“Marijuana is natural, so how can it be harmful?”
Lots of teens ask us this question, and it’s a good one—a great question, in fact.
People often think that substances found in nature are automatically safer than chemicals that are made in a laboratory or a factory. It’s not that simple, unfortunately. Lots of beneficial substances are human made (medicines, for example), and lots of harmful ones come straight from the earth.
Tobacco is a great example. Like marijuana, tobacco is a plant whose leaves have been dried, crumbled, and smoked for thousands of years. It was used in religious rituals by Native Americans, who believed that exhaling tobacco smoke carried their thoughts and prayers to heaven; they also believed it possessed medicinal properties.
Once American settlers began growing the crop and exporting it to Europe and the rest of the world, tobacco enjoyed a reputation kind of like marijuana does today: Some monarchs and religious leaders thought it was unhealthy and morally corrupt and tried to ban it; but lots of people enjoyed the “precious weed” and sided with the physicians of the time, who actually praised its healing virtues—claiming that smoking tobacco could cure most forms of sickness and even protect a person from getting the plague!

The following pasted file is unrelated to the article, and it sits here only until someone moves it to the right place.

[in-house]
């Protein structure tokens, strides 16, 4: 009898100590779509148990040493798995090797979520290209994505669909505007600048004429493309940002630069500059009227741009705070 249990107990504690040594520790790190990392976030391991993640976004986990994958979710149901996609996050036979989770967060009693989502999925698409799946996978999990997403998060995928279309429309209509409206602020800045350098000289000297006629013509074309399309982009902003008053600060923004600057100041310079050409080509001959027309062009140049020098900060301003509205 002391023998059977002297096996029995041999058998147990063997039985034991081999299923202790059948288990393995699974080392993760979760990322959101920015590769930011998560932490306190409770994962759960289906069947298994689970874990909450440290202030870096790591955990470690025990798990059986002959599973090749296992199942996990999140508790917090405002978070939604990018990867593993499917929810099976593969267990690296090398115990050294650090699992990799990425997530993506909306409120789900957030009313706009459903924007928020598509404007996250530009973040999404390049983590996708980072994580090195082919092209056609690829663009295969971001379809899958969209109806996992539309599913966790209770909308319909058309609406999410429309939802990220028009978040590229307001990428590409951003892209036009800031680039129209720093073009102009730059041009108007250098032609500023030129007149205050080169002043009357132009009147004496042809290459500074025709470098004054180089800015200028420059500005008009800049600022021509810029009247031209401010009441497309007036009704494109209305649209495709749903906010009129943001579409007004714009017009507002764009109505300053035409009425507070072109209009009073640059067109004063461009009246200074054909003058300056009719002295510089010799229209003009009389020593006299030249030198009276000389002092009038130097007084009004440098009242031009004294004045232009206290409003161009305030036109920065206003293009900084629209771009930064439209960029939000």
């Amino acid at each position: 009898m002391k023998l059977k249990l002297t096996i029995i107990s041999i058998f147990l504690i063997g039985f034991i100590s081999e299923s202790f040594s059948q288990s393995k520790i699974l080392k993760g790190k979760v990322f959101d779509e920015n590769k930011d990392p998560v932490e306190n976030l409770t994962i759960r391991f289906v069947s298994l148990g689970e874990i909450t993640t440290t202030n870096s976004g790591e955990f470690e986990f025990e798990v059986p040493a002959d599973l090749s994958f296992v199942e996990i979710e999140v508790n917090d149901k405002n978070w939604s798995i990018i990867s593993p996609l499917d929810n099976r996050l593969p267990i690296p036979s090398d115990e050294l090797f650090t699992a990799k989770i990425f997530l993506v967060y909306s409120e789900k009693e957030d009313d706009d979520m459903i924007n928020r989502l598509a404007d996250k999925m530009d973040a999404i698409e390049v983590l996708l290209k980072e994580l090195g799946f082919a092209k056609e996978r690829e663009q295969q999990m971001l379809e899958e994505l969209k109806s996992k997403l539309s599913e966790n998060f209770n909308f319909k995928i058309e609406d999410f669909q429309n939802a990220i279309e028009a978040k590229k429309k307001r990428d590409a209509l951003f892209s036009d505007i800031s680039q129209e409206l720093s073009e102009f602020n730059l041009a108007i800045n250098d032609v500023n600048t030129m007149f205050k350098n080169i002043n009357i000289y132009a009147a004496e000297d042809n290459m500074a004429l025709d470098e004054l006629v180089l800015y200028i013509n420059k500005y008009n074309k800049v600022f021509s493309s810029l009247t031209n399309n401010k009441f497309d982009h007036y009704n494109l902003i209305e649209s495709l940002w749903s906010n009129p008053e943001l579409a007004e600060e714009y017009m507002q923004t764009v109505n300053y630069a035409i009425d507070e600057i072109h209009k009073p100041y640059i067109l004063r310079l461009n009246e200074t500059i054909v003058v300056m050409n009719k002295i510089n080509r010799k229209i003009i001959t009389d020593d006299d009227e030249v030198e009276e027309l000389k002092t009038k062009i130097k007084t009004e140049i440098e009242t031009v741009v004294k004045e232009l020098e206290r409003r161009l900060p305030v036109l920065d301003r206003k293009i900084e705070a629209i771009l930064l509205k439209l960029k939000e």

It wasn’t until around the 1950s that modern medicine, armed with better science, established the truth about smoking tobacco—it can cause diseases like lung cancer and it is highly addictive. No one would now argue that tobacco is safe, let alone good for you. But it is “natural.”
Marketers of foods and other products use the “natural equals good for you” assumption all the time to manipulate people’s buying behavior. For instance, when shoppers see the “All Natural” label on a food, they tend to think it’s good for them even if it contains lots of unhealthy sugar or fat—both of which are, like tobacco, “natural.”
We still don’t know whether smoking marijuana causes lung cancer like tobacco does, but strong evidence shows that it does other bad stuff: It interferes with thinking and memory, it can lower your IQ if you smoke it regularly in your teen years, and—as a result of these and other things—it can set you up to miss achieving your full potential in life.
Is a “natural” way to hurt your brain any better than an unnatural one?
Eric Wargo is a science writer at NIDA. Before coming to NIDA, he wrote for an association of psychological scientists, people who study all aspects of the mind and human behavior. He is excited to work at NIDA, because NIDA scientists study the brain, and the brain is at the root of everything we humans do.